In the fourth month of his yoga practice, Dhruva mastered the breathing excercise, and he would inhale air only every twelfth day. In the fifth month, still controlling his breathing, he concentrated his mind fully on the Supreme Person and stood on one leg like a motionless column. In the next month, Dhruva Maharaja became completely absorbed in trance upon Lord Visnu, Krsna. He suspended his breathing, closed all the holes of his body, and identified so closely with Lord Visnu in consciousness that when he stopped breathing, the total universal breathing became choked up and all the big demigods of the universe felt suffocated. The technical explanation of this is given as follows. When a hundred people are sitting in an airplane, even though each person is an individual, each individual shares in the total force of the airplane, which runs at a speed of hundreds of miles an hour; so, when the unit energy is identified with the total energy in service, the unit energy becomes as powerful as the total energy. Thus when Dhruva suspended his breathing, the breathing of the entire universe was suspended. Moreover, he also assumed the total weight of the universe, and as a result, when he pressed down his toe he pressed down the whole earth, just as an elephant enters a boat on the water and tilts it. This is the difference between ordinary consciousness and Krsna consciousness in ordinary consciousness a king's son might be refused something by his father; but when the same person becomes a fully Krsna conscious personality, he can even tilt the earth with the pressure of his toe!
The demigods, the powerful administrators of the universe, turned to Lord Visnu in fear, reporting that all breathing in the universe had been stopped. The Supreme Lord assured them that they need not worry. "These calamities are due to the severe austerities and full determination of the son of King Uttanapada," He said, "who is fully absorbed in thoughts of Me and who has obstructed the universal breathing process. You can return to your respective homes safely; I shall stop this boy from his severe acts of austerity." Lord Visnu is ultimately independent of the austerities practiced by His devotees, but because Dhruva so much desired to see Him, Lord Visnu went to speak with him.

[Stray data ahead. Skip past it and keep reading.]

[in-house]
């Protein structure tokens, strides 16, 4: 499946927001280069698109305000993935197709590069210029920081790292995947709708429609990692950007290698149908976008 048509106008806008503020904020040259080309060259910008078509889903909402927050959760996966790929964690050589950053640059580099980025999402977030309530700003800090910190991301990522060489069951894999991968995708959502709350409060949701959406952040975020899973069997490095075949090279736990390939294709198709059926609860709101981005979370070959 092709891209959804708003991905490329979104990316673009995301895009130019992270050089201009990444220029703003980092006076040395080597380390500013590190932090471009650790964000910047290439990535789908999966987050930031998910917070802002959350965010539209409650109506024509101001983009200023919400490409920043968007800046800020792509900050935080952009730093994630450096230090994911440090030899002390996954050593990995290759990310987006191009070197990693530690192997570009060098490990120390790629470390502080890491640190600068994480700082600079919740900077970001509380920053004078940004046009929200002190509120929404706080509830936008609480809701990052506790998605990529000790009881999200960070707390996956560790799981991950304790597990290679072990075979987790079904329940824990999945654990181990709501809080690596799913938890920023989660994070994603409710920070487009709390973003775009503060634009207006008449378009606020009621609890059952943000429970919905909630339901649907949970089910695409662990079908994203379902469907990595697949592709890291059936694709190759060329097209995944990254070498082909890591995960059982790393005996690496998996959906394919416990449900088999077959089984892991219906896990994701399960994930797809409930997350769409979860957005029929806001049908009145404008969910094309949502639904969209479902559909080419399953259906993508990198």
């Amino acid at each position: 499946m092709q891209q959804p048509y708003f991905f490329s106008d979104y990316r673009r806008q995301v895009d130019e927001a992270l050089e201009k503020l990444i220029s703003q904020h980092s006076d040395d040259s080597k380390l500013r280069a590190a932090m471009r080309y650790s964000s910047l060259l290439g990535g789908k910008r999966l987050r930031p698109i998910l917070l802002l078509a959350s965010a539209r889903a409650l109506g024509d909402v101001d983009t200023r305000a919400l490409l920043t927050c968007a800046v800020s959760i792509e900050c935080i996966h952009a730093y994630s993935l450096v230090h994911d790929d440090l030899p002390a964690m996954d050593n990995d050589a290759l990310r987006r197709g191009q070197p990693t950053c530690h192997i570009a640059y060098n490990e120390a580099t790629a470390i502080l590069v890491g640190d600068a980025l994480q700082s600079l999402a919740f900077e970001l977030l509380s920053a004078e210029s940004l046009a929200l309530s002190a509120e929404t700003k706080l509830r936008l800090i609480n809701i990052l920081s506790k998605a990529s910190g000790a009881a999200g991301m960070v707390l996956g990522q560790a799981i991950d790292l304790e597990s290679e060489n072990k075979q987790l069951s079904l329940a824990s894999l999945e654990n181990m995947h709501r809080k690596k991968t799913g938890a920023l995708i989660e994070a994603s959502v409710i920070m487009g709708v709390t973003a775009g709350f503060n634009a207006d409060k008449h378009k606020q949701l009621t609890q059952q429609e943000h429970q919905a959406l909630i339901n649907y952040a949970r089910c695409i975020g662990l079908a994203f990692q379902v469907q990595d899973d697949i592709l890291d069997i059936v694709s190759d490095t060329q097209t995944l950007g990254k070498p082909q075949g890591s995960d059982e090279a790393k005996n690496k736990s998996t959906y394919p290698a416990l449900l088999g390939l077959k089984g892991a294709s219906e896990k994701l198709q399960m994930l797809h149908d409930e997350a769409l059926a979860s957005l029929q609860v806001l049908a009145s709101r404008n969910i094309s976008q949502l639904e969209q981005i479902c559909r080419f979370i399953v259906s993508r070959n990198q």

As Dhruva engaged in his meditation, the form of the Lord in his heart in which he was fully absorbed all of a sudden disappeared, just like electric lightning. Being perturbed, Dhruva broke his meditation, opened his eyes, and saw before him the Supreme Personality of Godhead the very form on which he was meditating. When the vision in his heart disappeared, he thought that he had lost Him; but now he saw Lord Visnu standing before him, and Dhruva fell flat before the Lord.
Dhruva wanted to offer prayers and profound respects, but because he was a small boy he could not adjust himself properly, nor could he even speak. The Lord, however, being situated within everyone's heart, could understand Dhruva's emotions, and out of His mercy He touched His conchshell to Dhruva's head. The artists in the Krsna consciousness movement have painted a picture of this moment which is like a window opening wide to the spiritual sky. The Lord appeared in a four-armed form, His effulgent, brilliantly ornamented body full of eternity, bliss and knowledge. He is seen touching the forehead of Dhruva as they stand in the transcendental light of the forest. Dhruva is a small boy wearing only a loincloth and submissively standing before the Lord with folded hands. That same picture is exactly described in literary form in the scripture Srimad-Bhagavatam.